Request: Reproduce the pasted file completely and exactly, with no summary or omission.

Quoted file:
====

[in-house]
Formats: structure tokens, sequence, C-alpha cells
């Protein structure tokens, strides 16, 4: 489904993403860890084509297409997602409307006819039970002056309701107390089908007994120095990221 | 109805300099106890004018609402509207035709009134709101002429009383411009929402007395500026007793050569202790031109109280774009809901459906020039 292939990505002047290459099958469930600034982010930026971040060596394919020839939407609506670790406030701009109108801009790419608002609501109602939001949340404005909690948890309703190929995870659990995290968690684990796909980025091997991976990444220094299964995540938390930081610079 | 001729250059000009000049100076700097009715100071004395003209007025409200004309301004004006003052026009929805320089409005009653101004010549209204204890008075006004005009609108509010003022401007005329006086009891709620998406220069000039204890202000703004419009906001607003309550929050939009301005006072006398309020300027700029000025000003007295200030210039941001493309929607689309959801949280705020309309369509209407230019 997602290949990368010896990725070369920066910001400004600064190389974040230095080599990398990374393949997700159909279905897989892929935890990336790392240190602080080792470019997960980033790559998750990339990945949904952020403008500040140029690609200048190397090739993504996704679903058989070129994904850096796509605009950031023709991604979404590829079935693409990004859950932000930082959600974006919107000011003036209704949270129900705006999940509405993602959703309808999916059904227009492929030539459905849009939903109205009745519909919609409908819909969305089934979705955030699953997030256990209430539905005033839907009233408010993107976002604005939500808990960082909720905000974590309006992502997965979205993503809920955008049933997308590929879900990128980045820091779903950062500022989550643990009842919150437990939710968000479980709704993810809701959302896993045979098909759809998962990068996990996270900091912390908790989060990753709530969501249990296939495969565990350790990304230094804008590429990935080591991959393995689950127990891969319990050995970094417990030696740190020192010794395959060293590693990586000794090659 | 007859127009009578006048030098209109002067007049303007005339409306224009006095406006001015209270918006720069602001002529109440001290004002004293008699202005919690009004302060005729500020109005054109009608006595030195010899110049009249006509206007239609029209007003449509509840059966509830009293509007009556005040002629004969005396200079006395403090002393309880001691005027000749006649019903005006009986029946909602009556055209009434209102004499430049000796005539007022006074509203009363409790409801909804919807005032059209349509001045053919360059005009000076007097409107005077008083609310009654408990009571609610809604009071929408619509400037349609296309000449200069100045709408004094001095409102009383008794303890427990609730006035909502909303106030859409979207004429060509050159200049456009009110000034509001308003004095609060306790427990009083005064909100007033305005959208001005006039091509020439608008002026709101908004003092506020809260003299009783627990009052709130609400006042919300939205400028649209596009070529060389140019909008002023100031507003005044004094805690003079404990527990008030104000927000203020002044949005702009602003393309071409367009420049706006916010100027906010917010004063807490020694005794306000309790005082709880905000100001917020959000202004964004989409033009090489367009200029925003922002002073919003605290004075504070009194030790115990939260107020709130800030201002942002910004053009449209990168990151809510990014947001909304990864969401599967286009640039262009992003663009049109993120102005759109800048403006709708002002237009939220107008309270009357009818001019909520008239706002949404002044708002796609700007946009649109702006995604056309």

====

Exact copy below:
[in-house]
Formats: structure tokens, sequence, C-alpha cells
């Protein structure tokens, strides 16, 4: 489904993403860890084509297409997602409307006819039970002056309701107390089908007994120095990221 | 109805300099106890004018609402509207035709009134709101002429009383411009929402007395500026007793050569202790031109109280774009809901459906020039 292939990505002047290459099958469930600034982010930026971040060596394919020839939407609506670790406030701009109108801009790419608002609501109602939001949340404005909690948890309703190929995870659990995290968690684990796909980025091997991976990444220094299964995540938390930081610079 | 001729250059000009000049100076700097009715100071004395003209007025409200004309301004004006003052026009929805320089409005009653101004010549209204204890008075006004005009609108509010003022401007005329006086009891709620998406220069000039204890202000703004419009906001607003309550929050939009301005006072006398309020300027700029000025000003007295200030210039941001493309929607689309959801949280705020309309369509209407230019 997602290949990368010896990725070369920066910001400004600064190389974040230095080599990398990374393949997700159909279905897989892929935890990336790392240190602080080792470019997960980033790559998750990339990945949904952020403008500040140029690609200048190397090739993504996704679903058989070129994904850096796509605009950031023709991604979404590829079935693409990004859950932000930082959600974006919107000011003036209704949270129900705006999940509405993602959703309808999916059904227009492929030539459905849009939903109205009745519909919609409908819909969305089934979705955030699953997030256990209430539905005033839907009233408010993107976002604005939500808990960082909720905000974590309006992502997965979205993503809920955008049933997308590929879900990128980045820091779903950062500022989550643990009842919150437990939710968000479980709704993810809701959302896993045979098909759809998962990068996990996270900091912390908790989060990753709530969501249990296939495969565990350790990304230094804008590429990935080591991959393995689950127990891969319990050995970094417990030696740190020192010794395959060293590693990586000794090659 | 007859127009009578006048030098209109002067007049303007005339409306224009006095406006001015209270918006720069602001002529109440001290004002004293008699202005919690009004302060005729500020109005054109009608006595030195010899110049009249006509206007239609029209007003449509509840059966509830009293509007009556005040002629004969005396200079006395403090002393309880001691005027000749006649019903005006009986029946909602009556055209009434209102004499430049000796005539007022006074509203009363409790409801909804919807005032059209349509001045053919360059005009000076007097409107005077008083609310009654408990009571609610809604009071929408619509400037349609296309000449200069100045709408004094001095409102009383008794303890427990609730006035909502909303106030859409979207004429060509050159200049456009009110000034509001308003004095609060306790427990009083005064909100007033305005959208001005006039091509020439608008002026709101908004003092506020809260003299009783627990009052709130609400006042919300939205400028649209596009070529060389140019909008002023100031507003005044004094805690003079404990527990008030104000927000203020002044949005702009602003393309071409367009420049706006916010100027906010917010004063807490020694005794306000309790005082709880905000100001917020959000202004964004989409033009090489367009200029925003922002002073919003605290004075504070009194030790115990939260107020709130800030201002942002910004053009449209990168990151809510990014947001909304990864969401599967286009640039262009992003663009049109993120102005759109800048403006709708002002237009939220107008309270009357009818001019909520008239706002949404002044708002796609700007946009649109702006995604056309």